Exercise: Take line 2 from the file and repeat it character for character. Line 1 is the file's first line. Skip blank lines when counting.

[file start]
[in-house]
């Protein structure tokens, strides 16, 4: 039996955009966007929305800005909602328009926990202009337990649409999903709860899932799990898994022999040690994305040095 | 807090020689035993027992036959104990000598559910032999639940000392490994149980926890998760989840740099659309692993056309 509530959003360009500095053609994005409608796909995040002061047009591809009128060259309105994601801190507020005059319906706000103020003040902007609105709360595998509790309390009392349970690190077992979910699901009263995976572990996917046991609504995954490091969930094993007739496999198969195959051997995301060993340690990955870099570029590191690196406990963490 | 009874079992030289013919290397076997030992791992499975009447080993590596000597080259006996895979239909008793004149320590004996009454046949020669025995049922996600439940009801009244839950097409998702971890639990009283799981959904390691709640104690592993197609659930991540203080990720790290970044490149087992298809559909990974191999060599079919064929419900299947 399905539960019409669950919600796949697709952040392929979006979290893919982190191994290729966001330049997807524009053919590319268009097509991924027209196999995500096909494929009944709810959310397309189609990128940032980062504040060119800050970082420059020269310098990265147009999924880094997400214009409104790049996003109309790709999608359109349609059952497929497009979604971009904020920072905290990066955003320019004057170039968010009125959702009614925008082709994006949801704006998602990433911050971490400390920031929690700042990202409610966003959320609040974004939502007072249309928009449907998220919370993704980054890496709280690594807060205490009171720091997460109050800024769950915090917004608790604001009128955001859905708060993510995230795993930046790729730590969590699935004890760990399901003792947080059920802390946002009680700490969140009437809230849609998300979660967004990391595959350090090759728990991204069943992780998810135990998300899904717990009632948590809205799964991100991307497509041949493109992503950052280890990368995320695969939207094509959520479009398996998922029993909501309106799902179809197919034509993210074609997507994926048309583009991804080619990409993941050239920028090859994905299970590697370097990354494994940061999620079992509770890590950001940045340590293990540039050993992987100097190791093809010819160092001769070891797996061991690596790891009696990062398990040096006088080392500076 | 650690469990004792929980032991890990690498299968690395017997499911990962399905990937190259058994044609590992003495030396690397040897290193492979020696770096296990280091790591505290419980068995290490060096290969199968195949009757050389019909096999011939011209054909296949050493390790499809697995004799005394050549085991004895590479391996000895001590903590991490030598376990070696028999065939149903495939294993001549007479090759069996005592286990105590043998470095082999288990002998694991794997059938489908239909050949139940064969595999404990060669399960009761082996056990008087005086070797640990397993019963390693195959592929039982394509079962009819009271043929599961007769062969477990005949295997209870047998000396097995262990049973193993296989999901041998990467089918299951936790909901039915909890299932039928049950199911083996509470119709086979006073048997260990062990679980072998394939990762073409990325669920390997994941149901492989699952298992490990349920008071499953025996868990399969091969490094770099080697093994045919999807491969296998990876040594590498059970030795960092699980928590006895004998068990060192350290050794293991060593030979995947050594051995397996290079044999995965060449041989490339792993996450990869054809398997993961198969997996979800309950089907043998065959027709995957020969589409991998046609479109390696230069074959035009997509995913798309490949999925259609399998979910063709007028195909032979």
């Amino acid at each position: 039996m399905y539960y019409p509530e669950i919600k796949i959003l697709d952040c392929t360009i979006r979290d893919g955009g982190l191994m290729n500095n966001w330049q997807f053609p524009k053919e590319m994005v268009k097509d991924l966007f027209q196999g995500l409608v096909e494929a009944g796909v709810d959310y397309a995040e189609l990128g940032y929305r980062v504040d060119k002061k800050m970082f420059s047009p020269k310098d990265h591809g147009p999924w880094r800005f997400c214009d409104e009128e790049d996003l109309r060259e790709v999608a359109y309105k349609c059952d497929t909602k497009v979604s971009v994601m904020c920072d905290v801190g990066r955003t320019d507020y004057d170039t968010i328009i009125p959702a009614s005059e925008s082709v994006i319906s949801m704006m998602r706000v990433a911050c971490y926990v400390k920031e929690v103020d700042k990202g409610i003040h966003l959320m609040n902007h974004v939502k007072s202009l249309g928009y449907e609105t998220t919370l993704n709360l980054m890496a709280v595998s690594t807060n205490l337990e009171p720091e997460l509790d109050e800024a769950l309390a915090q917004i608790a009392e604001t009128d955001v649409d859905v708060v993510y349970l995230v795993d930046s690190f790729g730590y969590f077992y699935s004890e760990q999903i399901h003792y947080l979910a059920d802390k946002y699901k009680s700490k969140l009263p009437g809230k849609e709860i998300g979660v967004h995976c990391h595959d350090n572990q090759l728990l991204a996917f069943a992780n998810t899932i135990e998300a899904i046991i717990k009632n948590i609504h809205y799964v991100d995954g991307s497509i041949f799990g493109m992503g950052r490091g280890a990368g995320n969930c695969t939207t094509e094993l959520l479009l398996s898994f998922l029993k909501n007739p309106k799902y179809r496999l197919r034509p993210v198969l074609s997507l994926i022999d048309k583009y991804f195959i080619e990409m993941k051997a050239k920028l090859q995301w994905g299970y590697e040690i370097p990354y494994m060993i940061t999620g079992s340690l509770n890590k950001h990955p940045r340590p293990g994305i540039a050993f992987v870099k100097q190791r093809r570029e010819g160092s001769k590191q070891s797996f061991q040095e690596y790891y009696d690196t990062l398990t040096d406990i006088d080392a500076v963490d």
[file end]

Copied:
């Protein structure tokens, strides 16, 4: 039996955009966007929305800005909602328009926990202009337990649409999903709860899932799990898994022999040690994305040095 | 807090020689035993027992036959104990000598559910032999639940000392490994149980926890998760989840740099659309692993056309 509530959003360009500095053609994005409608796909995040002061047009591809009128060259309105994601801190507020005059319906706000103020003040902007609105709360595998509790309390009392349970690190077992979910699901009263995976572990996917046991609504995954490091969930094993007739496999198969195959051997995301060993340690990955870099570029590191690196406990963490 | 009874079992030289013919290397076997030992791992499975009447080993590596000597080259006996895979239909008793004149320590004996009454046949020669025995049922996600439940009801009244839950097409998702971890639990009283799981959904390691709640104690592993197609659930991540203080990720790290970044490149087992298809559909990974191999060599079919064929419900299947 399905539960019409669950919600796949697709952040392929979006979290893919982190191994290729966001330049997807524009053919590319268009097509991924027209196999995500096909494929009944709810959310397309189609990128940032980062504040060119800050970082420059020269310098990265147009999924880094997400214009409104790049996003109309790709999608359109349609059952497929497009979604971009904020920072905290990066955003320019004057170039968010009125959702009614925008082709994006949801704006998602990433911050971490400390920031929690700042990202409610966003959320609040974004939502007072249309928009449907998220919370993704980054890496709280690594807060205490009171720091997460109050800024769950915090917004608790604001009128955001859905708060993510995230795993930046790729730590969590699935004890760990399901003792947080059920802390946002009680700490969140009437809230849609998300979660967004990391595959350090090759728990991204069943992780998810135990998300899904717990009632948590809205799964991100991307497509041949493109992503950052280890990368995320695969939207094509959520479009398996998922029993909501309106799902179809197919034509993210074609997507994926048309583009991804080619990409993941050239920028090859994905299970590697370097990354494994940061999620079992509770890590950001940045340590293990540039050993992987100097190791093809010819160092001769070891797996061991690596790891009696990062398990040096006088080392500076 | 650690469990004792929980032991890990690498299968690395017997499911990962399905990937190259058994044609590992003495030396690397040897290193492979020696770096296990280091790591505290419980068995290490060096290969199968195949009757050389019909096999011939011209054909296949050493390790499809697995004799005394050549085991004895590479391996000895001590903590991490030598376990070696028999065939149903495939294993001549007479090759069996005592286990105590043998470095082999288990002998694991794997059938489908239909050949139940064969595999404990060669399960009761082996056990008087005086070797640990397993019963390693195959592929039982394509079962009819009271043929599961007769062969477990005949295997209870047998000396097995262990049973193993296989999901041998990467089918299951936790909901039915909890299932039928049950199911083996509470119709086979006073048997260990062990679980072998394939990762073409990325669920390997994941149901492989699952298992490990349920008071499953025996868990399969091969490094770099080697093994045919999807491969296998990876040594590498059970030795960092699980928590006895004998068990060192350290050794293991060593030979995947050594051995397996290079044999995965060449041989490339792993996450990869054809398997993961198969997996979800309950089907043998065959027709995957020969589409991998046609479109390696230069074959035009997509995913798309490949999925259609399998979910063709007028195909032979």